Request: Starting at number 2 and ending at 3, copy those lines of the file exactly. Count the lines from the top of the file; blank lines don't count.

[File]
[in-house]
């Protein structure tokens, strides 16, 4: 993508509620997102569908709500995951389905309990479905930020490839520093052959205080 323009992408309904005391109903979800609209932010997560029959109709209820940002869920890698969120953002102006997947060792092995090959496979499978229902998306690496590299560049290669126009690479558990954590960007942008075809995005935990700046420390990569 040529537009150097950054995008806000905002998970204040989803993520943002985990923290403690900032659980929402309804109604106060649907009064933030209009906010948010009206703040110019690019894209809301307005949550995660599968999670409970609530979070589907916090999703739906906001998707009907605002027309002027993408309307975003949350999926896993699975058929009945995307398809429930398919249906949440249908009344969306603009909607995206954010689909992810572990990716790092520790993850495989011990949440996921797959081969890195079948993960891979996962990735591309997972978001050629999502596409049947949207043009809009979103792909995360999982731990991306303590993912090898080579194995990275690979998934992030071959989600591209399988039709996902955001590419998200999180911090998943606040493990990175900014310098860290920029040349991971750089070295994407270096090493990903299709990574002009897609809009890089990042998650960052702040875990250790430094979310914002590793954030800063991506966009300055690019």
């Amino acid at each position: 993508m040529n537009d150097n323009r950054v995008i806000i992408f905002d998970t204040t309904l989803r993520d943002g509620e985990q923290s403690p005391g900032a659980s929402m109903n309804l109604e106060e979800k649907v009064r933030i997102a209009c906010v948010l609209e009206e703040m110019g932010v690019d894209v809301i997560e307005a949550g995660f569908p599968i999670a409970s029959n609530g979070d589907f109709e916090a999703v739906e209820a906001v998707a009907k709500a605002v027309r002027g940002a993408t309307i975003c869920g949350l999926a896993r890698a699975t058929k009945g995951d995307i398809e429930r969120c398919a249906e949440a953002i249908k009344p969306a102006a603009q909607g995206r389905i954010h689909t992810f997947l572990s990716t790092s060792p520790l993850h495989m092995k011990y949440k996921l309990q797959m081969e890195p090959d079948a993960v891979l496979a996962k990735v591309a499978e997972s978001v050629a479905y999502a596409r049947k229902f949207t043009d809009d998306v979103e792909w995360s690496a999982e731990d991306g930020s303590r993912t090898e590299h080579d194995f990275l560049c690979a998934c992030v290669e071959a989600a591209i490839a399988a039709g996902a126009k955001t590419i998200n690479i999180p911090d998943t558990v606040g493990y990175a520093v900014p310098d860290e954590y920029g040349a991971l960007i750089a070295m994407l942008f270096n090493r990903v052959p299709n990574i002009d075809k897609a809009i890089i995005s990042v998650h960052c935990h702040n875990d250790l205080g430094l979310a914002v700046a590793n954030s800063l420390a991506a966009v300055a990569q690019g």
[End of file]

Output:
């Protein structure tokens, strides 16, 4: 993508509620997102569908709500995951389905309990479905930020490839520093052959205080 323009992408309904005391109903979800609209932010997560029959109709209820940002869920890698969120953002102006997947060792092995090959496979499978229902998306690496590299560049290669126009690479558990954590960007942008075809995005935990700046420390990569 040529537009150097950054995008806000905002998970204040989803993520943002985990923290403690900032659980929402309804109604106060649907009064933030209009906010948010009206703040110019690019894209809301307005949550995660599968999670409970609530979070589907916090999703739906906001998707009907605002027309002027993408309307975003949350999926896993699975058929009945995307398809429930398919249906949440249908009344969306603009909607995206954010689909992810572990990716790092520790993850495989011990949440996921797959081969890195079948993960891979996962990735591309997972978001050629999502596409049947949207043009809009979103792909995360999982731990991306303590993912090898080579194995990275690979998934992030071959989600591209399988039709996902955001590419998200999180911090998943606040493990990175900014310098860290920029040349991971750089070295994407270096090493990903299709990574002009897609809009890089990042998650960052702040875990250790430094979310914002590793954030800063991506966009300055690019």
């Amino acid at each position: 993508m040529n537009d150097n323009r950054v995008i806000i992408f905002d998970t204040t309904l989803r993520d943002g509620e985990q923290s403690p005391g900032a659980s929402m109903n309804l109604e106060e979800k649907v009064r933030i997102a209009c906010v948010l609209e009206e703040m110019g932010v690019d894209v809301i997560e307005a949550g995660f569908p599968i999670a409970s029959n609530g979070d589907f109709e916090a999703v739906e209820a906001v998707a009907k709500a605002v027309r002027g940002a993408t309307i975003c869920g949350l999926a896993r890698a699975t058929k009945g995951d995307i398809e429930r969120c398919a249906e949440a953002i249908k009344p969306a102006a603009q909607g995206r389905i954010h689909t992810f997947l572990s990716t790092s060792p520790l993850h495989m092995k011990y949440k996921l309990q797959m081969e890195p090959d079948a993960v891979l496979a996962k990735v591309a499978e997972s978001v050629a479905y999502a596409r049947k229902f949207t043009d809009d998306v979103e792909w995360s690496a999982e731990d991306g930020s303590r993912t090898e590299h080579d194995f990275l560049c690979a998934c992030v290669e071959a989600a591209i490839a399988a039709g996902a126009k955001t590419i998200n690479i999180p911090d998943t558990v606040g493990y990175a520093v900014p310098d860290e954590y920029g040349a991971l960007i750089a070295m994407l942008f270096n090493r990903v052959p299709n990574i002009d075809k897609a809009i890089i995005s990042v998650h960052c935990h702040n875990d250790l205080g430094l979310a914002v700046a590793n954030s800063l420390a991506a966009v300055a990569q690019g």